Sunday, 22 July 2018

Rip Up Your LP's!

Back in the early 1960's, like most other teenagers, I quickly developed an interest pop music played on the radio. I would listen to Radio Luxembourg which was one of the few radio stations that played non-stop pop music of the day, even though the signal would fade in and out significantly. One of the bands (we used to call them groups back then) that I really liked was The Beatles. I was a bit young for the very early stuff and came in on their second album With The Beatles. At that time, I’d just started a Saturday job in a grocery shop and saved up enough money to buy a record player and this set me off visiting record shops in the nearby town of Market Harborough. After buying a number of singles (first of which was Chris Montez’s Let’s Dance) I eventually bought my first LP, which was entitled With The Beatles. I thought then (and still do now) that this was the best band in the world! I played the album over and over, much to the annoyance of my parents! Some time later, I lent it to a friend, along with a couple of other albums, which he (unknown to me) lent them on to someone else. Needless to say, I never saw any of them again. A year or two back, the same album came out on CD in a cardboard sleeve, which I bought and now everything is right with my music world again!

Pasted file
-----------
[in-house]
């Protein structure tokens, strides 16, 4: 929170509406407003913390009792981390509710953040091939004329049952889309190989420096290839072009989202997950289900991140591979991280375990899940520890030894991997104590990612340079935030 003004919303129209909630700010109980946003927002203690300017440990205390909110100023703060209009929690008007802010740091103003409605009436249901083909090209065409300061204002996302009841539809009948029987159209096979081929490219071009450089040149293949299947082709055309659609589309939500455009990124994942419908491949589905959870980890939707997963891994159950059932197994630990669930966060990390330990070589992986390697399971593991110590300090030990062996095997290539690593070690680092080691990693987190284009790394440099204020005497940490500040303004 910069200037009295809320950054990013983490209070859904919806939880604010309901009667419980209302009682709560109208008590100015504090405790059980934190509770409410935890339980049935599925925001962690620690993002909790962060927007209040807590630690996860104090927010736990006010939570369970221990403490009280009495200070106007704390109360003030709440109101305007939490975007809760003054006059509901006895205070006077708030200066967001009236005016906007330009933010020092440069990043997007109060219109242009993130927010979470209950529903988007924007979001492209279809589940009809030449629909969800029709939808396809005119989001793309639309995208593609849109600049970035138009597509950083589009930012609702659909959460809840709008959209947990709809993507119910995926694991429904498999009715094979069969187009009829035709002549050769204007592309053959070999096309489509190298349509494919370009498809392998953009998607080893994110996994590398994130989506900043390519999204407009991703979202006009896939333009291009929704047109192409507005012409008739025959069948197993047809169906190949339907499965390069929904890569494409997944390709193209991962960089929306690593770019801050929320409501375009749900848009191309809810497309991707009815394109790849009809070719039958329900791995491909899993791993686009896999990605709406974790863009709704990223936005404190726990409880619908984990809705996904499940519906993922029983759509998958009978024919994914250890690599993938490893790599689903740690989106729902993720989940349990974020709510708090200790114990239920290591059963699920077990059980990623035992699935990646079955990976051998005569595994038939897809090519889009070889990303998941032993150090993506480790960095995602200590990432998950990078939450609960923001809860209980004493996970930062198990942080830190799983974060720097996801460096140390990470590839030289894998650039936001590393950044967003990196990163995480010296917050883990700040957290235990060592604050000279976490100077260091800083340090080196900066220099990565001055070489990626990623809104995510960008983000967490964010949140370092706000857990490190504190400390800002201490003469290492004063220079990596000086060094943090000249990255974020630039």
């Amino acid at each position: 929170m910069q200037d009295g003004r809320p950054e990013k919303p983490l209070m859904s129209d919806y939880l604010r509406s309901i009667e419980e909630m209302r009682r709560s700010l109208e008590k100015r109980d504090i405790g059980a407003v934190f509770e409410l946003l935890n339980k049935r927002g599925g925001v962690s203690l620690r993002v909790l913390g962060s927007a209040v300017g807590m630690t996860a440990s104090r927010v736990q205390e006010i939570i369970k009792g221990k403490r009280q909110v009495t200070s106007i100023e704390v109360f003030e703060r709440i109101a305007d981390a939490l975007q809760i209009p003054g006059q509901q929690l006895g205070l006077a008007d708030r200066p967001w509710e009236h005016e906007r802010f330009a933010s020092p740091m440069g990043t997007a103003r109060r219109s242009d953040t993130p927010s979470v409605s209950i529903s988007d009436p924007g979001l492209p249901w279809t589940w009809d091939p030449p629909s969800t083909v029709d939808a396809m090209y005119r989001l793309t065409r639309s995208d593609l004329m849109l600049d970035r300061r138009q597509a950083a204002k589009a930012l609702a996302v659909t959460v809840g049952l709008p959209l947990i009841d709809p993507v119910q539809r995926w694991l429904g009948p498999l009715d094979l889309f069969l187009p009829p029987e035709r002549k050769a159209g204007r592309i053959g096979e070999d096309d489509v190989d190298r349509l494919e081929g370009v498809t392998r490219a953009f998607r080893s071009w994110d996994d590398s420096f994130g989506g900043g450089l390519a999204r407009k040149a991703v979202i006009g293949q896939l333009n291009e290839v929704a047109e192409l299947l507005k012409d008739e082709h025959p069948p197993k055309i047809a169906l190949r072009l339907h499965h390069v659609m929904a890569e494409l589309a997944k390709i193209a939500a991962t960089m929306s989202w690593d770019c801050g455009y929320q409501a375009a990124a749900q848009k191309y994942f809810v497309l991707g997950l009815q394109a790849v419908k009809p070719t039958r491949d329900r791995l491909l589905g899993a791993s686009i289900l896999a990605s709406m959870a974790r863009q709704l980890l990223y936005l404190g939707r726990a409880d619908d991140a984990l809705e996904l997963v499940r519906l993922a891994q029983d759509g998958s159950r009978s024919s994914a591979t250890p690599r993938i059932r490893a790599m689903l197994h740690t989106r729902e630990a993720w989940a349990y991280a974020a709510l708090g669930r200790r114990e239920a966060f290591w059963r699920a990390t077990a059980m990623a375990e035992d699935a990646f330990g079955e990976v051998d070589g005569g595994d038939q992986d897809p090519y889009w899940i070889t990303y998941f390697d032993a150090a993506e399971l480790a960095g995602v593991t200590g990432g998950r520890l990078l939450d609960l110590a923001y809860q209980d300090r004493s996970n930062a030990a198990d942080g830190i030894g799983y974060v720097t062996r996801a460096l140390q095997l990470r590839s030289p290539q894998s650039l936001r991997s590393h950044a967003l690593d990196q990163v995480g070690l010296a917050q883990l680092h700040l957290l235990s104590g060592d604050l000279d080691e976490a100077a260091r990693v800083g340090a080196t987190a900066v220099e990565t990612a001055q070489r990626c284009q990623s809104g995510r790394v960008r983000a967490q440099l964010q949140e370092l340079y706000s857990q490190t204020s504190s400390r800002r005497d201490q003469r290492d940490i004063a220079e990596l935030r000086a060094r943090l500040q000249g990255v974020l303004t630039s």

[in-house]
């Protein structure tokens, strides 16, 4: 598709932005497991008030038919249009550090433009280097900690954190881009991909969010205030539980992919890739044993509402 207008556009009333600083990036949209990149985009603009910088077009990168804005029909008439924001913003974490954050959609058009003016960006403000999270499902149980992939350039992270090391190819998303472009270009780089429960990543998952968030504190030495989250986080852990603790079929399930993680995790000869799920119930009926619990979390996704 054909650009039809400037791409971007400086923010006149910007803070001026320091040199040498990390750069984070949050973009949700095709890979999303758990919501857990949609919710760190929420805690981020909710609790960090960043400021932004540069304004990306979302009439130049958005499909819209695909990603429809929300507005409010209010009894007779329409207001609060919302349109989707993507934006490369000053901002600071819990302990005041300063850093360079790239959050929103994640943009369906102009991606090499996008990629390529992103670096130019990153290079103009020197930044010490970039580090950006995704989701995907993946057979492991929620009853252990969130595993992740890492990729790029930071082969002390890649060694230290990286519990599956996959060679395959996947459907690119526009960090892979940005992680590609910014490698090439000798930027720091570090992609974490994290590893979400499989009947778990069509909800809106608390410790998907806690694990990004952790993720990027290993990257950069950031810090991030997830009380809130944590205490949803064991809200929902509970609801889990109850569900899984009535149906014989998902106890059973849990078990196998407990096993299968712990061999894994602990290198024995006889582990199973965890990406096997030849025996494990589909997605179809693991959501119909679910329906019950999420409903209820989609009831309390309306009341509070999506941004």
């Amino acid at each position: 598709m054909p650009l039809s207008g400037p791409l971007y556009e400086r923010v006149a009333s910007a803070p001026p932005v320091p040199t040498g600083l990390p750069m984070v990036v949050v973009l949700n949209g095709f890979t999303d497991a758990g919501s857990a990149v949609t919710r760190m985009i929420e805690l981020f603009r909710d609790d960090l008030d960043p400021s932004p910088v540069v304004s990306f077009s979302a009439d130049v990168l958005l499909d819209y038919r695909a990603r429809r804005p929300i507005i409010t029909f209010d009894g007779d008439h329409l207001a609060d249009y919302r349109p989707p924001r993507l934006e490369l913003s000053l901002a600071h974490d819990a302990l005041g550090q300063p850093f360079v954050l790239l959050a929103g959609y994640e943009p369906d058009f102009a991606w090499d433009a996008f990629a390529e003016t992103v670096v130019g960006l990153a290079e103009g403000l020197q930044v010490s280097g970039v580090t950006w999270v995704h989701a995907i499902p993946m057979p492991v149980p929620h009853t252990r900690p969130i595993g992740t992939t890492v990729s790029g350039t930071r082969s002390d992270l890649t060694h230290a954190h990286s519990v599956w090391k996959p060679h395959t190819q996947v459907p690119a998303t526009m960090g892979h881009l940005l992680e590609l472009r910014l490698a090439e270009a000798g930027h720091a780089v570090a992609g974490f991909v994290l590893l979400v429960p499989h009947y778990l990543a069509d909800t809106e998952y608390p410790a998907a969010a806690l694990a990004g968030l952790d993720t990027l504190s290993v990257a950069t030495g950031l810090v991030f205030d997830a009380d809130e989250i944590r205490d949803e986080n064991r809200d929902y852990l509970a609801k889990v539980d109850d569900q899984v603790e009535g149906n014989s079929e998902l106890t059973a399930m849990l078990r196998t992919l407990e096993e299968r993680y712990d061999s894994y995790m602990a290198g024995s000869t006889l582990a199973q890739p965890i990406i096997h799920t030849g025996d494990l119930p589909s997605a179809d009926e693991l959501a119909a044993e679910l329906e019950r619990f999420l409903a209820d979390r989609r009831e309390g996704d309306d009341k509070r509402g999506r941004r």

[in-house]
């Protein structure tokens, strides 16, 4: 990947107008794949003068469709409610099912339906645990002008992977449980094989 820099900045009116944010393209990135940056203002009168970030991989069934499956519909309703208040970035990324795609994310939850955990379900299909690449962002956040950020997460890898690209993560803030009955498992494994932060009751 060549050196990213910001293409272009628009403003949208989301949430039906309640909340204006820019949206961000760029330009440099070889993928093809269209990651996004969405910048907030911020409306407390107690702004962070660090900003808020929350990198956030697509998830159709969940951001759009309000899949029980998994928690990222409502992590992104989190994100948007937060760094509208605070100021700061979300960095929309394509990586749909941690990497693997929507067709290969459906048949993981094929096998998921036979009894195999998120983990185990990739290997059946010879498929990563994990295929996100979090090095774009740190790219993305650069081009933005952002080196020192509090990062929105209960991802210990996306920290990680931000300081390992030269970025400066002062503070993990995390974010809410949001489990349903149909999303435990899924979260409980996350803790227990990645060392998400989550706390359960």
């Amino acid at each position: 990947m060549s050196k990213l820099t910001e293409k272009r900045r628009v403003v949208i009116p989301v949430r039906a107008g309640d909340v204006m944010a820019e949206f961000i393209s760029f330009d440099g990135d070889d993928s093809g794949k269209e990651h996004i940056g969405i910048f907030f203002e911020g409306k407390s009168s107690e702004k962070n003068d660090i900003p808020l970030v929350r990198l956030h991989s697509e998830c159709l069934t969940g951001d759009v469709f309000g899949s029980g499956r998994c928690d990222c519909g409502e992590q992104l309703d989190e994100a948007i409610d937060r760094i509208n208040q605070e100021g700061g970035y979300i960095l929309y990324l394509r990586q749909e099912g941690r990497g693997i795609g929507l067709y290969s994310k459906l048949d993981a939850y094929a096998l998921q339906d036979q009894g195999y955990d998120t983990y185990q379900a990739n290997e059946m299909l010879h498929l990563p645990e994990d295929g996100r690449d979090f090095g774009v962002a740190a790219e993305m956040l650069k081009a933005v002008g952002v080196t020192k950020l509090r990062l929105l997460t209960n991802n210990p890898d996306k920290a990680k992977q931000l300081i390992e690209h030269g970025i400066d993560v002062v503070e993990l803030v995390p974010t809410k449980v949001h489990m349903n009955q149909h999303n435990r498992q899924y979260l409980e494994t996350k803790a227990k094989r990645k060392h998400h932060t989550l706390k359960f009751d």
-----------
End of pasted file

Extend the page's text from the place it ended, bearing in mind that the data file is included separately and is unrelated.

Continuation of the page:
My creativity here sees me recreating that album cover using ripped and cut magazine pages stuck onto board with PVA glue. It’s a technique I learned from Danielle Vaughn (of Sky Portrait Artist of the Year fame) but is only the second foray into this type of work. If any of you have looked at my website, you’ll have seen a Common Gull, which was my first attempt.

 It was started in a workshop with a number of fellow artists, in which we had less than three hours, including setting up and clearing up afterwards. Whilst a number of our group roughly finished their work, mine was too intricate a task to complete in this time – see fig1. Another session at home saw significantly more added but nothing like a good likeness. The final session saw improvement in the faces but still not the best likeness, and here it will have to stop.

As our tutor mentioned, that with ripped paper work it’s easier to start with a large board than fiddle around with tiny slithers of paper – this I found to my peril, it’s nigh impossible to handle small pieces when there’s glue on them! For some very small pieces I resorted to using scissors and tweezers, with certain facial features built up separately, then glued to the main body of work ‘en masse’.

Second stage
Creating pictures using this medium is very addictive, and I guarantee that you will never look at a magazine again without see colours and patterns and thinking how gorgeous bits of this and that would look in a ripped paper picture!